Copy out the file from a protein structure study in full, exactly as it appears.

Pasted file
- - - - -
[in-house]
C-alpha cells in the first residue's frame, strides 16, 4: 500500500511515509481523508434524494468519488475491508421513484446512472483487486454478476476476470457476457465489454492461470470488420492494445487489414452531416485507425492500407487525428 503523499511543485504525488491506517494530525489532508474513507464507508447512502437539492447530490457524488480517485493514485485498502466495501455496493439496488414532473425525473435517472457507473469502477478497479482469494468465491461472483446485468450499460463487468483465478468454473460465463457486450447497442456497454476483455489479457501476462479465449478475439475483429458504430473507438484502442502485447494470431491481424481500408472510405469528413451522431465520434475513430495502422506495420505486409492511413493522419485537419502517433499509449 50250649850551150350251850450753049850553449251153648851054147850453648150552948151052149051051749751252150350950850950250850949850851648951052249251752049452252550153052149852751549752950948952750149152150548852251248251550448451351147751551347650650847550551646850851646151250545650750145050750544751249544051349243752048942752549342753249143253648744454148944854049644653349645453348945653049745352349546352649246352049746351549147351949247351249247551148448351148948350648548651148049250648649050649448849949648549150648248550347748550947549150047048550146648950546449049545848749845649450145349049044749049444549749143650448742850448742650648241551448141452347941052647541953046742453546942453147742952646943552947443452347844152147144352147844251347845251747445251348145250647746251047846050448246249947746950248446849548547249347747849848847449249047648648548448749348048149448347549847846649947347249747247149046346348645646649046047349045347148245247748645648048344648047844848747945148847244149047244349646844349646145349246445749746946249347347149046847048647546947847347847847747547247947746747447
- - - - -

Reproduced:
[in-house]
C-alpha cells in the first residue's frame, strides 16, 4: 500500500511515509481523508434524494468519488475491508421513484446512472483487486454478476476476470457476457465489454492461470470488420492494445487489414452531416485507425492500407487525428 503523499511543485504525488491506517494530525489532508474513507464507508447512502437539492447530490457524488480517485493514485485498502466495501455496493439496488414532473425525473435517472457507473469502477478497479482469494468465491461472483446485468450499460463487468483465478468454473460465463457486450447497442456497454476483455489479457501476462479465449478475439475483429458504430473507438484502442502485447494470431491481424481500408472510405469528413451522431465520434475513430495502422506495420505486409492511413493522419485537419502517433499509449 50250649850551150350251850450753049850553449251153648851054147850453648150552948151052149051051749751252150350950850950250850949850851648951052249251752049452252550153052149852751549752950948952750149152150548852251248251550448451351147751551347650650847550551646850851646151250545650750145050750544751249544051349243752048942752549342753249143253648744454148944854049644653349645453348945653049745352349546352649246352049746351549147351949247351249247551148448351148948350648548651148049250648649050649448849949648549150648248550347748550947549150047048550146648950546449049545848749845649450145349049044749049444549749143650448742850448742650648241551448141452347941052647541953046742453546942453147742952646943552947443452347844152147144352147844251347845251747445251348145250647746251047846050448246249947746950248446849548547249347747849848847449249047648648548448749348048149448347549847846649947347249747247149046346348645646649046047349045347148245247748645648048344648047844848747945148847244149047244349646844349646145349246445749746946249347347149046847048647546947847347847847747547247947746747447